The Victorian government spent $1m on consultants for the botched hotel quarantine program, as costs for managing returned travellers went tens of millions of dollars over budget.
Documents tabled to the Victorian hotel quarantine inquiry last week reveal the program, as of the end of June, had blown out by $24m, to over $130m forecast for the year, but this was reduced to just over $11m for the state government when accounting for the commonwealth contribution under the national partnership agreement.
The increase in costs was attributed in part to an extra $22.1m on security and hotel activation costs and an extra $1.2m on call centre operations.
The documents reveal that as of the end of June, the Department of Jobs, Precincts and Regions was expecting to spend over $1m on consultants for the hotel quarantine program alone, with Boston Consulting Group picking up $393,000, PwC being paid almost $304,000, and Deloitte being paid almost $200,000, with more expected to be spent.
The Australian has reported that premier Daniel Andrews spent $3.5m on “Covid consultants” from KPMG for advice on the entire pandemic.
The vast bulk of the $130m the state government has spent on hotel quarantine went to the hotels in the program ($62m) and the security for those hotels ($60m).
The documents, which predate the Victorian government’s decision to hand over the security of the hotel quarantine program to Corrections Victoria, show the department was attempting to save money being spent on security in the hotels through “operational efficiencies” and stated significant money could have been saved if Victoria had used the Australian Defence Force as had been used in NSW and Queensland.
Infection control breaches in two hotels – Rydges on Swanston and the Stamford Plaza Hotel – have accounted for 99% of all Covid-19 in the state since the end of May.
Security guards in focus
This week the inquiry heard from security firms and subcontractors to those firms working in the two hotels. Unified Security had staff at the Rydges, while MMS Security had staff at the Stamford Plaza.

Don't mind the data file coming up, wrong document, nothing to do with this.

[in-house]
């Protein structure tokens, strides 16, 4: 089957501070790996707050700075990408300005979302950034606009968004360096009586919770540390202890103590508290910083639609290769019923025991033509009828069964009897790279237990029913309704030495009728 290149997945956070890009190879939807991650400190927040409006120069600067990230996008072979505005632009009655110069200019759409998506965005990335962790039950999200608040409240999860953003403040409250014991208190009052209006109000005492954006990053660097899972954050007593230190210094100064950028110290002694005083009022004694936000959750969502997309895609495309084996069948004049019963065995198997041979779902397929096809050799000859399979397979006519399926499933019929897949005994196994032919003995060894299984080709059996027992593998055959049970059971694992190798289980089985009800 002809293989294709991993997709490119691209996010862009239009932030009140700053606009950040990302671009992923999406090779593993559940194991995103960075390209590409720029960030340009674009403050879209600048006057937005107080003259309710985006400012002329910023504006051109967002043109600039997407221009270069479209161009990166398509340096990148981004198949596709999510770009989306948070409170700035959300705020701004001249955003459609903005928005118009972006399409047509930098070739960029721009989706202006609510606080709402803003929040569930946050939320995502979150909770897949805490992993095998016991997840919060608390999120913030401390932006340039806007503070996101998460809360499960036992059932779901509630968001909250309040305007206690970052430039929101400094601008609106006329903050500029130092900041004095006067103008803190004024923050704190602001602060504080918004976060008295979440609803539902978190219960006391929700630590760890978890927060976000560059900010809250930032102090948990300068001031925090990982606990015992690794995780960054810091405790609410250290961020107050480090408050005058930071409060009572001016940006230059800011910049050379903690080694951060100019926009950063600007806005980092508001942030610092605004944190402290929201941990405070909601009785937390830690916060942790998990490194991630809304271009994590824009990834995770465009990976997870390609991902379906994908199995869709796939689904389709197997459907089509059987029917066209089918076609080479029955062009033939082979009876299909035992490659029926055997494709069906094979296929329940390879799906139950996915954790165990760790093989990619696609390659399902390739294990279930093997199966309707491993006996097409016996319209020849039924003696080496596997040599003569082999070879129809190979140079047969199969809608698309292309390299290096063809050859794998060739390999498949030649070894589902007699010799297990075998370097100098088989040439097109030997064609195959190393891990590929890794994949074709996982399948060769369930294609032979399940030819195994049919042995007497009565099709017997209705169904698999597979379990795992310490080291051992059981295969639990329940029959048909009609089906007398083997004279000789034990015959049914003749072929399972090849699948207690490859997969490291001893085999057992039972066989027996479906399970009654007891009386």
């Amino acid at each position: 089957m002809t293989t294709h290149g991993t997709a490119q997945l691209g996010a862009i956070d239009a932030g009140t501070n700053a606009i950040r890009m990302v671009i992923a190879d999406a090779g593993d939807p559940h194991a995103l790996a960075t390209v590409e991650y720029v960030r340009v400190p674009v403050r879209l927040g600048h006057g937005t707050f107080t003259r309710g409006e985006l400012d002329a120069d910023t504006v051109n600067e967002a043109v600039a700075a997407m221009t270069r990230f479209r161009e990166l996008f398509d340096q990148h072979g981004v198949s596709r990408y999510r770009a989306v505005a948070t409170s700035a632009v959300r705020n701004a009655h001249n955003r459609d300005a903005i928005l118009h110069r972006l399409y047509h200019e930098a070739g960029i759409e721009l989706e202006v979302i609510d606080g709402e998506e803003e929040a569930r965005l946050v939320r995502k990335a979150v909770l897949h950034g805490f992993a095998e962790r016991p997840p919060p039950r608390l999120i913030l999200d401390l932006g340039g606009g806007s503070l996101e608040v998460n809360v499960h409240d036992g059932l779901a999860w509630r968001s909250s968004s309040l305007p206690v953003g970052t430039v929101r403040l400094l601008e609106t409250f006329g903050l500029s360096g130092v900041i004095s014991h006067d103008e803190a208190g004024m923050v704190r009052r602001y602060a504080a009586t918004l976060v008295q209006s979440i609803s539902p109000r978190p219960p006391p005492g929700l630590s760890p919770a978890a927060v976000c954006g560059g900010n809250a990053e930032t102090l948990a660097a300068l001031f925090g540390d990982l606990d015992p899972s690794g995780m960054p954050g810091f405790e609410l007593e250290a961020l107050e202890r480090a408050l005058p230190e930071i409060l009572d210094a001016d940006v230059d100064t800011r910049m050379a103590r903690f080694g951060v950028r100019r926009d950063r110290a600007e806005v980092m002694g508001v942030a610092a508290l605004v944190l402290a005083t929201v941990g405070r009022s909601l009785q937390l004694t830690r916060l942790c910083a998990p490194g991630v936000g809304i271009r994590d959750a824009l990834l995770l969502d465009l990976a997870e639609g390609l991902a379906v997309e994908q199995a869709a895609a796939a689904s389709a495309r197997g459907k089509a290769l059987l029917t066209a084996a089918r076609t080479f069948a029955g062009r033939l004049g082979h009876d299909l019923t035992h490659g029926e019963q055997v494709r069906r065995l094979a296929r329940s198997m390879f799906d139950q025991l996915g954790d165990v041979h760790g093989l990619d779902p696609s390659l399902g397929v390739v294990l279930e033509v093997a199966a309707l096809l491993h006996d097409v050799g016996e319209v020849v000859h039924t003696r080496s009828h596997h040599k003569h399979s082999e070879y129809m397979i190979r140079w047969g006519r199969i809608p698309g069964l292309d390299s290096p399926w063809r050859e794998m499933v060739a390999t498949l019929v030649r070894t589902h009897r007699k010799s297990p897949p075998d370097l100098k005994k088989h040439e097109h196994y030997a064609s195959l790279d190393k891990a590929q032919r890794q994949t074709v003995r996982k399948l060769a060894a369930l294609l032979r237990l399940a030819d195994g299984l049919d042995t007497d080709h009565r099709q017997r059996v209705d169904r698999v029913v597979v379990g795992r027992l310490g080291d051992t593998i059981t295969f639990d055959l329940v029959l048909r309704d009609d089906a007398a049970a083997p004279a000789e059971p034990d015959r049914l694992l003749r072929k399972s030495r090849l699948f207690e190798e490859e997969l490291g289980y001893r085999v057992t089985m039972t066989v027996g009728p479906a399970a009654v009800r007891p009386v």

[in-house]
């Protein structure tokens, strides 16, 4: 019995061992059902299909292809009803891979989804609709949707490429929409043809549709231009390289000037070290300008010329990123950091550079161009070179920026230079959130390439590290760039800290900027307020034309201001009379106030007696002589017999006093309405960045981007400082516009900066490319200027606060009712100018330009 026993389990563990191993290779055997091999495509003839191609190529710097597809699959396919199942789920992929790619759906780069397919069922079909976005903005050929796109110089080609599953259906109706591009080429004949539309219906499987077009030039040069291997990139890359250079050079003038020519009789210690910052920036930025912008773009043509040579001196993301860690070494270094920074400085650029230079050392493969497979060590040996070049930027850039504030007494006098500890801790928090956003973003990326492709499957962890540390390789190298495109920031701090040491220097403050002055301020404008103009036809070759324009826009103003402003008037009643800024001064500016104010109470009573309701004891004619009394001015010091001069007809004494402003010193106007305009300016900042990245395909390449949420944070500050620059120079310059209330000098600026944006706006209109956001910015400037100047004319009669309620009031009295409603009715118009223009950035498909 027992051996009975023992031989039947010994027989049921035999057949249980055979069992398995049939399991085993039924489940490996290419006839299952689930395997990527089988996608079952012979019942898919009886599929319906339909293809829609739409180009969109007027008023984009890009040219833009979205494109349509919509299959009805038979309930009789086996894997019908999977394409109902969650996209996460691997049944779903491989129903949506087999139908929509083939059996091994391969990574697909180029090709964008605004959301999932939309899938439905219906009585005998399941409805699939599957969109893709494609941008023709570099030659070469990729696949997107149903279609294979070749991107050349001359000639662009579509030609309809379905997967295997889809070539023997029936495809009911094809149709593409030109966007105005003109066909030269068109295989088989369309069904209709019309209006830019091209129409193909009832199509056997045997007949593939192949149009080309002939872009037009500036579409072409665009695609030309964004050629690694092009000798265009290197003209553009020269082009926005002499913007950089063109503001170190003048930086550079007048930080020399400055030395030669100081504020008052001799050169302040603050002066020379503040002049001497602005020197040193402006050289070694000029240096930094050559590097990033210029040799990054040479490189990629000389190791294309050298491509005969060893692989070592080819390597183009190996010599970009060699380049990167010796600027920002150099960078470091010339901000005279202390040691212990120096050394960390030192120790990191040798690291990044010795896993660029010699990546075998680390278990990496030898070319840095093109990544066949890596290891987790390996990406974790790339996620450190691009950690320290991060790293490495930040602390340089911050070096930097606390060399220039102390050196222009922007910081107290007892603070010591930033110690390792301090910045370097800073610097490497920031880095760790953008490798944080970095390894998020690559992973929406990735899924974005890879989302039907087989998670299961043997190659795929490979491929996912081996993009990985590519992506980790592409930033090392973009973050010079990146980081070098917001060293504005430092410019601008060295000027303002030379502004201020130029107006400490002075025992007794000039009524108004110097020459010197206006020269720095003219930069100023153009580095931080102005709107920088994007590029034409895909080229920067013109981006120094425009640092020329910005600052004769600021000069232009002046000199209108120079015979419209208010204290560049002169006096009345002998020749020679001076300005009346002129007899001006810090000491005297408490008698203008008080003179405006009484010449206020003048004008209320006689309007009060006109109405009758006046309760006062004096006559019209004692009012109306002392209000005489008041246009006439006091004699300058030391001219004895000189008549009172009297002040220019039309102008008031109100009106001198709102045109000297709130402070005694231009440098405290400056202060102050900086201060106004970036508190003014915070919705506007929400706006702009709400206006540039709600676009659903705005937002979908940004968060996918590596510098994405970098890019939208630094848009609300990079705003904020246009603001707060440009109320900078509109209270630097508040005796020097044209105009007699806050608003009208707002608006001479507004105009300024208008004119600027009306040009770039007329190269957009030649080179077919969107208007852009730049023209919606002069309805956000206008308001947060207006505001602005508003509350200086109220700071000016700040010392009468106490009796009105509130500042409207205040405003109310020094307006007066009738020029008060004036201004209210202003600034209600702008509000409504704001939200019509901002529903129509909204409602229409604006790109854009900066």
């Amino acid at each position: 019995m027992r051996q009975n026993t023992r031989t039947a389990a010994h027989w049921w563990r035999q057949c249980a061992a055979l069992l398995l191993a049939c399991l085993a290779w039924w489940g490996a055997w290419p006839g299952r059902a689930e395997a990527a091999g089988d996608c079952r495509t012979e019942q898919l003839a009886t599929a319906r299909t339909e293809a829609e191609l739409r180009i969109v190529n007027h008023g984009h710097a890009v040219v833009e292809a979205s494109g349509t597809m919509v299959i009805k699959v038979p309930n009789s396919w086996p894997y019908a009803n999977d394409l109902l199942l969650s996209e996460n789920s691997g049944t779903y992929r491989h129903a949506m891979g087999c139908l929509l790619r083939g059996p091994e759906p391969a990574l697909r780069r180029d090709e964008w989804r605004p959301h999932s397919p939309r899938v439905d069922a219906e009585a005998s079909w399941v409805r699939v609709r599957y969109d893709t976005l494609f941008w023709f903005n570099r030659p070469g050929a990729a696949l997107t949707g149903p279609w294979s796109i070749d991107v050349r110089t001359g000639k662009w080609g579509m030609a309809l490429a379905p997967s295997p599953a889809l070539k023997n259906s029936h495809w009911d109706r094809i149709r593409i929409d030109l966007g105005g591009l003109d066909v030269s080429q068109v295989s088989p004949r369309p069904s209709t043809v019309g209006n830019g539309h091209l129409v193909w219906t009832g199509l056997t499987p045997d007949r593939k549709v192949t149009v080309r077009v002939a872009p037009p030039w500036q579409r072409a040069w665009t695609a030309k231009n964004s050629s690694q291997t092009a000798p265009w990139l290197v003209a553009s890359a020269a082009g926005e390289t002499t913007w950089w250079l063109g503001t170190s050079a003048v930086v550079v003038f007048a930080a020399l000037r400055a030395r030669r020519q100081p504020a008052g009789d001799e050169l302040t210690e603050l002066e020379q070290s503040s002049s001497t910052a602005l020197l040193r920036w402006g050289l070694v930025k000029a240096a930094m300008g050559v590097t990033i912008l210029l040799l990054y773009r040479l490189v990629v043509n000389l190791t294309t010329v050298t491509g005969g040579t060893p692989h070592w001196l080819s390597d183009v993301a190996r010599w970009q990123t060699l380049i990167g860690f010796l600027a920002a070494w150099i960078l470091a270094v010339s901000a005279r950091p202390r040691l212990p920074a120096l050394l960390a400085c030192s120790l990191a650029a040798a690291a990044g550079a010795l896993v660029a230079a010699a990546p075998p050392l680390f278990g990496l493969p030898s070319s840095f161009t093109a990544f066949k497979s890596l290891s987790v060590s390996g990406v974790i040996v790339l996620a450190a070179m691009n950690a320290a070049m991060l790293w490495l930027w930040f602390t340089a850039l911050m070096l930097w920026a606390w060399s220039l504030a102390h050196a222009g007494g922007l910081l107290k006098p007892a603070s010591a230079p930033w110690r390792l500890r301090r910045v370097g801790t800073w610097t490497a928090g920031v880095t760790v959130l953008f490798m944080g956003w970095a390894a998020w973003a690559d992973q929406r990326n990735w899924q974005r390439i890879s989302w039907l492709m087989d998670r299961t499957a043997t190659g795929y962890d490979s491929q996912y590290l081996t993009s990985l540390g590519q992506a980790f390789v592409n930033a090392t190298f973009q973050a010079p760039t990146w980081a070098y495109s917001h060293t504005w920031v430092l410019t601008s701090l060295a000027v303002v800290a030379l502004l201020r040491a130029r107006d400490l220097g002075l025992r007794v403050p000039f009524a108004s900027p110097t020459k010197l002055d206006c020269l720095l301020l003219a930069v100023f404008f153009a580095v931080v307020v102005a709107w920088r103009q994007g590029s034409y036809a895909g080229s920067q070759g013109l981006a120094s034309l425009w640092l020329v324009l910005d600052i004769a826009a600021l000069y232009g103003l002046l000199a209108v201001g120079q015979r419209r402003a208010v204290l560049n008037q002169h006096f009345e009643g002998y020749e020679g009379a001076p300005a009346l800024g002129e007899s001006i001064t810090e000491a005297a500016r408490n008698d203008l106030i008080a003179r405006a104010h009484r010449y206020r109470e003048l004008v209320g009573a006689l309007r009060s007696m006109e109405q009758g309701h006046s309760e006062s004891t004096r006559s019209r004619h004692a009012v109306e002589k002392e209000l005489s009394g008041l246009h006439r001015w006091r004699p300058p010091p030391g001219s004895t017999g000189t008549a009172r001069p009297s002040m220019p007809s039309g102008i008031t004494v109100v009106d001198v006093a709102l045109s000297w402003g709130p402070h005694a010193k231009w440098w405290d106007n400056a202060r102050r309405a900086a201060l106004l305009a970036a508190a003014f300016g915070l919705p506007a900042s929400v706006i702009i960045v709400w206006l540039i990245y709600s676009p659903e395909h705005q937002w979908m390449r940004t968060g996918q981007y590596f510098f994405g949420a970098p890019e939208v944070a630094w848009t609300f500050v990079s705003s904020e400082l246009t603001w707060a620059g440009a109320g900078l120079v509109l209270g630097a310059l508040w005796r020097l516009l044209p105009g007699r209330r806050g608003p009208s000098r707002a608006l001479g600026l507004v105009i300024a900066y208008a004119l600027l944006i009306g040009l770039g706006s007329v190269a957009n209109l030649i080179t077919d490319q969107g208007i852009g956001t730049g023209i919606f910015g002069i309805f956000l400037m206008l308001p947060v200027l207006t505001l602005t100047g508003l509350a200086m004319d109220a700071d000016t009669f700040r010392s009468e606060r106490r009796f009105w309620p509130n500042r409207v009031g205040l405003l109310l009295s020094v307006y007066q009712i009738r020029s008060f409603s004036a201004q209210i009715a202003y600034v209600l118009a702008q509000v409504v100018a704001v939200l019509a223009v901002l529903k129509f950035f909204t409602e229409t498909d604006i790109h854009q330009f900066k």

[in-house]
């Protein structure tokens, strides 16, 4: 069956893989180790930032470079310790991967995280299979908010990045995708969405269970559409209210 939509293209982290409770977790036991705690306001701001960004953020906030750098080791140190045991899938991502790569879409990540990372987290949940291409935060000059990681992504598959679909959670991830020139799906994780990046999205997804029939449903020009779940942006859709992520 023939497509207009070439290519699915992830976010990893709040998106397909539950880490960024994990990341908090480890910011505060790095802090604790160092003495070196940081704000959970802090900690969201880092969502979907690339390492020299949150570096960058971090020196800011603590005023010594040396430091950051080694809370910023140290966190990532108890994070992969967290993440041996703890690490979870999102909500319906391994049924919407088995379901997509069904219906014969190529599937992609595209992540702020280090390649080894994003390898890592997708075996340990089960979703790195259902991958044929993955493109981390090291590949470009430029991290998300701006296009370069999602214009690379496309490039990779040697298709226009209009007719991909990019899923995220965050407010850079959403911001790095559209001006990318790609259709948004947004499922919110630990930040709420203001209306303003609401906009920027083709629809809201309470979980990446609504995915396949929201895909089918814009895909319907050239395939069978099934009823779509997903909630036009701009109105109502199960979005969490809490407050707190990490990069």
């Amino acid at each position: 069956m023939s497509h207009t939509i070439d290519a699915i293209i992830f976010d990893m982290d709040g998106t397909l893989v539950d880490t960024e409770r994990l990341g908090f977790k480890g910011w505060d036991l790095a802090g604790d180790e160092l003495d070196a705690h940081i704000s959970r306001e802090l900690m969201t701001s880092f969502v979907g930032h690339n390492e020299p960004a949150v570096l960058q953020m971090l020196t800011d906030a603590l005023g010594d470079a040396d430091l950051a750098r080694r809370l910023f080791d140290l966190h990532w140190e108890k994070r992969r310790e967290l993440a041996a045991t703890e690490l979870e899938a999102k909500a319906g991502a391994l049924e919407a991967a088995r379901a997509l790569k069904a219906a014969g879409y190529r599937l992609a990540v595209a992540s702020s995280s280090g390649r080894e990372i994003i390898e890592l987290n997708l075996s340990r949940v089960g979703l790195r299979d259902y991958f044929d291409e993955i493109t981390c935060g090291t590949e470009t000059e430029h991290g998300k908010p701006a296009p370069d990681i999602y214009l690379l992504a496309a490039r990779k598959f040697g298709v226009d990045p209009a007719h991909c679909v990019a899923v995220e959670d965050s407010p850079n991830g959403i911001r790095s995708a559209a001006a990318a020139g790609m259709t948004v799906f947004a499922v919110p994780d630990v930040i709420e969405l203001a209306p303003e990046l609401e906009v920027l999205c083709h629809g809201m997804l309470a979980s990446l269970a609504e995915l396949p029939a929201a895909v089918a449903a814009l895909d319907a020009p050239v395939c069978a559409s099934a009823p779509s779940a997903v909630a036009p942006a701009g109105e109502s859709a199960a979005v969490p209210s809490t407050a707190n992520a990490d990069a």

The inquiry heard at least 14 security guards tested positive for Covid-19 in the hotel program. Seven working for United Risk Management subcontracting to MSS, six working for Sterling Security for Unified Security, and one working for The Security Hub for MSS.
Carpooling for security guards was not prohibited by some of the companies involved until after one guard who had been carpooling tested positive.
Mina Attalah, United Risk Management’s managing director, told the inquiry he believed one of his staff who shared a car with another who tested positive could have picked it up while carpooling, while he said another two guards also shared a floor with the same guard and later tested positive.
At shift changeover for guards, there were reports of up to 70 guards in a room at one time. MSS manager Sam Krekelis told the inquiry that after complaints, the rosters were divided to ensure everyone wasn’t signing on at the same time.
“We had half signing on at one time, and the other halves signing on at a different time,” he said. “That’s making sure that congestion in that space would not occur again.”
Security firms expressed frustration with departmental authorised officers managing the operations of the hotels for providing conflicting advice on when to wear gloves.
Ishu Gupta, the managing director of The Security Hub, said on Thursday the authorised officers changed too frequently.
“There were a new set of instructions that were provided … and their understanding of how to use gloves was different from one to another,” he said. “It was a real concern that they’ve been asked to not use gloves all the time.”
Multiple security firms have also told the inquiry they were responsible for providing personal protective equipment for their staff working in the hotels.
A security guard working for Sterling, who previously gave evidence to the inquiry, said that he worked as a delivery driver in addition to his guard shift. The guard later tested positive for Covid-19.
Sam Aggarwal, Sterling security director, told the inquiry while he believed there were no formal restrictions given to the guards, they were “verbally encouraged” not to do work elsewhere.
“They were getting good hours while working with us in the hotels, so we strongly recommended to them that, not to do any [other] work outside of this job,” he said.
The firms have said subcontractors who tested positive were required to stay home, or were put into a quarantine hotel as required, and were paid not to work.
Source: The Guardian